U.S. Senate Democrats introduced legislation Tuesday to cap annual interest rates for all consumer credit transactions.
The bill, S.673, or “Protecting Consumers from Unreasonable Credit Rates Act” - establishes a national usury rate for consumer credit transactions. Sponsored by Dick Durbin (D-Ill.), the bill would cap rates at 36%.
The bill has four co-sponsors: Sen. Richard Blumenthal (D-Conn.), Sheldon Whitehouse (D-R.I.), Jeff Merkley (D-Ore.) and Barbara Boxer (D-Calif.). The sponsors expect minimal impact on most credit products because annual interest rates on large common loans – credit cards, mortgages and car loans – seldom exceed 36%.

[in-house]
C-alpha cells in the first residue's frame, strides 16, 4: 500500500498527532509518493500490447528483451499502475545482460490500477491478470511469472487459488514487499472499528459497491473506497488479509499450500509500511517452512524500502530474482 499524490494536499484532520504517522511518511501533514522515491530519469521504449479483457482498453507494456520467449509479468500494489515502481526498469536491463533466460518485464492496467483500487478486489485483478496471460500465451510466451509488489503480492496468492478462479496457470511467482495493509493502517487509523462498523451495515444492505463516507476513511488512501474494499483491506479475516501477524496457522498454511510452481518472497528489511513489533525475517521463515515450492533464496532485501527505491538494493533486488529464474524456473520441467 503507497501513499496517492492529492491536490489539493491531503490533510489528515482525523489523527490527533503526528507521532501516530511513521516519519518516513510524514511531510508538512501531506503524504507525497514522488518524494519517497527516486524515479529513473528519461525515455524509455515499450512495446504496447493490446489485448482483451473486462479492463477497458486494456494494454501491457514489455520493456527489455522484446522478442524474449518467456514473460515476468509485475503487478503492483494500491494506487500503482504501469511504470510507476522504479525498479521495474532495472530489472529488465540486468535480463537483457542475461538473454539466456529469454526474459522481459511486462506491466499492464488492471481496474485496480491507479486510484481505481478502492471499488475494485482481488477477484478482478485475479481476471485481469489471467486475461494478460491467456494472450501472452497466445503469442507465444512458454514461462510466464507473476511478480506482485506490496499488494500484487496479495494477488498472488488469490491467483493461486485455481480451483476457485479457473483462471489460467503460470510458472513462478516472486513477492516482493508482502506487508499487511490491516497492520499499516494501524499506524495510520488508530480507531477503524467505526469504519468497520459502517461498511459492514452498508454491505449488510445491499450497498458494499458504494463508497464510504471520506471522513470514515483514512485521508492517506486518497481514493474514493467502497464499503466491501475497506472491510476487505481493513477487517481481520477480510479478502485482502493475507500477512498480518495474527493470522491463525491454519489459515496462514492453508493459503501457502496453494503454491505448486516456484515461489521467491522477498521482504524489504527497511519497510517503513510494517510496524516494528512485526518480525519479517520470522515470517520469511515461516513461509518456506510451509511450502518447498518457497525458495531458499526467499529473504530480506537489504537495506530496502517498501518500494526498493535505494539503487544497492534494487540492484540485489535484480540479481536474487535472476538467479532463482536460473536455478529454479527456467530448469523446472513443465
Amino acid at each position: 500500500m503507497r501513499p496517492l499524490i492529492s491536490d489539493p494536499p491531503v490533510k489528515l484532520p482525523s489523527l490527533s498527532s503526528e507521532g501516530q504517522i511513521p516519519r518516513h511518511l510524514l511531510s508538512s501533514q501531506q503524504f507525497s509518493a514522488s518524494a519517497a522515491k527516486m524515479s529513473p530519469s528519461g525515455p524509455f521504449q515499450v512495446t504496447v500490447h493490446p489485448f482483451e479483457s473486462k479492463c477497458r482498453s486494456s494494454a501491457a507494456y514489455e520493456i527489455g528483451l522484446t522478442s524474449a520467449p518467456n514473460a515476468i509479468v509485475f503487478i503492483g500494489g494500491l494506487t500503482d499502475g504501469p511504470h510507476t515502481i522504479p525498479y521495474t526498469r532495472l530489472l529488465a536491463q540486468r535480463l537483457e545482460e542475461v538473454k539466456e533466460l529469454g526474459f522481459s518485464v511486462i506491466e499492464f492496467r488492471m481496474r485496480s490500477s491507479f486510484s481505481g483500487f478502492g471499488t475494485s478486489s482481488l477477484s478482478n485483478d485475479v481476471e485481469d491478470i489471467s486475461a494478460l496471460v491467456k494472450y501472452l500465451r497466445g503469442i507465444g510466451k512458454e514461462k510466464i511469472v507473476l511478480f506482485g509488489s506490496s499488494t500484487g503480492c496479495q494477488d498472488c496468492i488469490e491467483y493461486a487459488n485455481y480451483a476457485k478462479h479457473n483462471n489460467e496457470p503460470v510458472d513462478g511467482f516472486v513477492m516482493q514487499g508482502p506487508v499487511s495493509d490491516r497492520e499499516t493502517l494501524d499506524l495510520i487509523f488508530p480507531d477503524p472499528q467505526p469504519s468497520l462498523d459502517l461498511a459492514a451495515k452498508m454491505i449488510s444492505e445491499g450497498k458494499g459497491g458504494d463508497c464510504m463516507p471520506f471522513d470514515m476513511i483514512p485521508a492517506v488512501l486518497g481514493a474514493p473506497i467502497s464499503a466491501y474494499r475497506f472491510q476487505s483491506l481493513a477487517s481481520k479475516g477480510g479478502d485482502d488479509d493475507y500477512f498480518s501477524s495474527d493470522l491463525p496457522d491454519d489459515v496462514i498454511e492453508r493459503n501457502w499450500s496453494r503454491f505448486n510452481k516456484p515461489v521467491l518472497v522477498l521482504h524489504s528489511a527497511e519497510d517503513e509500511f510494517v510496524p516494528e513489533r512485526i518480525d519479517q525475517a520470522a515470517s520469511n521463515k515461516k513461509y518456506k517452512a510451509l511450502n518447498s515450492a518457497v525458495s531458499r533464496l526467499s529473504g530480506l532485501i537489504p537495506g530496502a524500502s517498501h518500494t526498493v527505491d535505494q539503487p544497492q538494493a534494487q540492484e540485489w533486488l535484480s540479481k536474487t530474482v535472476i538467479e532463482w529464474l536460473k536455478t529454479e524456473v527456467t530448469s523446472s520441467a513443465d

The cap would apply to all consumer credit transactions - including credit cards, mortgages, overdraft loans, auto loans, car title loans, refund anticipation loans and payday loans.
“For some, payday lenders offer a quick way to make ends meet, but often with devastating consequences. With interest rates of two and three hundred percent of value of the loan, these excessive rates and hidden fees have crippling effects on those who can afford it least. Capping interest rates and fees for consumers is a fair and sensible thing to do to protect working families during our economic recovery," Durbin said in a statement.
The effective annual percentage rate (APR) of interest on a payday loan can jump because the loan’s interest is typically calculated on a weekly basis. Many short-term lenders have begun charging a flat origination fee instead of interest but the fees result in high effective APRs when calculated using typical interest methods. Many states have cracked down on payday lending, passing their own legislation on the high-interest loans.